Microsoft Finds Memory Allocation Vulnerabilities Affecting IIoT Devices
Microsoft’s Section 52 discovered a series of critical memory allocation vulnerabilities in several IoT and operational technology (OT) tools.
The Azure Defender for IoT security research group, Section 52, said attackers could exploit the vulnerabilities to bypass security controls and execute malicious code or crash the systems.
The IoT Azure Defender Security Centre alerts users about potential threats. Image used courtesy of Microsoft
The flaws reportedly affected a total of 25 software solutions in industrial and medical IoT, as well as OT and industrial control systems.
The BadAlloc Vulnerabilities
The term “BadAlloc” defines the latest family of vulnerabilities discovered by Microsoft’s Section 52. All of the risks reportedly stem from using vulnerable memory functions like malloc, calloc, realloc, memalign, valloc, and pvalloc.
“Without these input validations, an attacker could exploit the memory allocation function to perform a heap overflow, resulting in execution of malicious code on a target device,” reads a blog post on the Microsoft Security Response Center.
As far as industrial vulnerabilities are concerned, BadAlloc affected many software tools by Texas Instruments, most of them from the SimpleLink wireless connectivity family. Other products affected by the new vulnerabilities were from Amazon, ARM, Google, and Samsung, among others.
Azure Defender can protect devices with a risk-based approach. Image used courtesy of Microsoft
Exploiting such flaws in industrial scenarios has already led to several incidents in the last few years. For example, ransomware has recently hit two U.S. pipelines, shutting down the pipelines for two and six days, respectively. More recently, many industrial manufacturers reported cybersecurity incidents caused by malicious actors.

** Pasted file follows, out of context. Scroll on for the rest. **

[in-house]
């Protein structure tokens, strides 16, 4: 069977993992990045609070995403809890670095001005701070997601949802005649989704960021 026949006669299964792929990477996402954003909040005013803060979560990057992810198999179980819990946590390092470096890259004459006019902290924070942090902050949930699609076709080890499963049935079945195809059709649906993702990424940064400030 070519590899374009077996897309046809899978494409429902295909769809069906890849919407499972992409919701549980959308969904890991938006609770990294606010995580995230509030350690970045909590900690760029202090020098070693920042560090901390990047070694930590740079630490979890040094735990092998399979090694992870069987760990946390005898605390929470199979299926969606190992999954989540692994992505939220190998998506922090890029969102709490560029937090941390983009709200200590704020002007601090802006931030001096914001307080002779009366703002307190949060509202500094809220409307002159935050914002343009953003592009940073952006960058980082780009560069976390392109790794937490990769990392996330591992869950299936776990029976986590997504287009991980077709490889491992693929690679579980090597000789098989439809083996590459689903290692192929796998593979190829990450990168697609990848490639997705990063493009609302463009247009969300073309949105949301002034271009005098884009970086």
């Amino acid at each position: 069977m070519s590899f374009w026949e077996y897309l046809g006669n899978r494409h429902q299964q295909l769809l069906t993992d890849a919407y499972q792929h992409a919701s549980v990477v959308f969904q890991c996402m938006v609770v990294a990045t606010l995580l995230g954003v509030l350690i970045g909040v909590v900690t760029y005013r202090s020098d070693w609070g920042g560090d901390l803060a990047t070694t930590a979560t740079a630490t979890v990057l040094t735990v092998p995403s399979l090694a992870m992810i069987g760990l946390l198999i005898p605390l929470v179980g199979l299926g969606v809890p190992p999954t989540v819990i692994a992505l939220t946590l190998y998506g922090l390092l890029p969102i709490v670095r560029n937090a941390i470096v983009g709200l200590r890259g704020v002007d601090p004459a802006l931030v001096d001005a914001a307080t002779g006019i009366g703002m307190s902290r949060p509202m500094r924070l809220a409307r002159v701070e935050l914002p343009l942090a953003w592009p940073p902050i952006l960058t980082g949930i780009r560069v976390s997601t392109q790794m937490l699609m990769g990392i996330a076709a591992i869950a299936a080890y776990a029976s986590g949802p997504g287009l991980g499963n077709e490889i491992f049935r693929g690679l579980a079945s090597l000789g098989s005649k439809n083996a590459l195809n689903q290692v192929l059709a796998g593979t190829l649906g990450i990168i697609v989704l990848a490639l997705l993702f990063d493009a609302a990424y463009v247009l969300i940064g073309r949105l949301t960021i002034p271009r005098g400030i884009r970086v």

To tackle these issues, the U.S. government unveiled new plans to protect electric utilities, water districts, and other critical control systems from cyberattacks.
Employing Effective Mitigation Strategies
The BadAlloc vulnerabilities were addressed in an advisory from the Cybersecurity and Infrastructure Security Agency (CISA). In the document, CISA assigned each of the flaws a separate CVSS (Common Vulnerability Scoring System) score. For context, CVSS assesses severity scores to vulnerabilities from zero to ten, with ten being the most severe.
The BadAlloc vulnerabilities received vastly different CVSS scores. The majority of them received a base score of 7.3, but the Redhat newlib—a C library intended for embedded systems—scored an all-high of 9.8. However, the advisory clarified that most of these vulnerabilities have been patched by the respective companies, and provided links to the individual updates.
CISA has also encouraged companies utilizing equipment affected by the BadAlloc vulnerabilities to minimize network exposure for all control system devices and/or systems and ensure that they are not accessible from the Internet.
Azure Defender can protect industrial IoT/OT environments with automated monitoring. Image used courtesy of Microsoft
If a network connection is required, the Agency recommends using secure virtual private networks (VPNs). In addition, all control system networks and devices subject to the new vulnerabilities should be placed behind firewalls and isolated from the business network.
CISA offers an extensive selection of recommended practices to help industrial companies keep their systems safe. The Agency also released a Ransomware Prevention guide last October.
Featured image used courtesy of Microsoft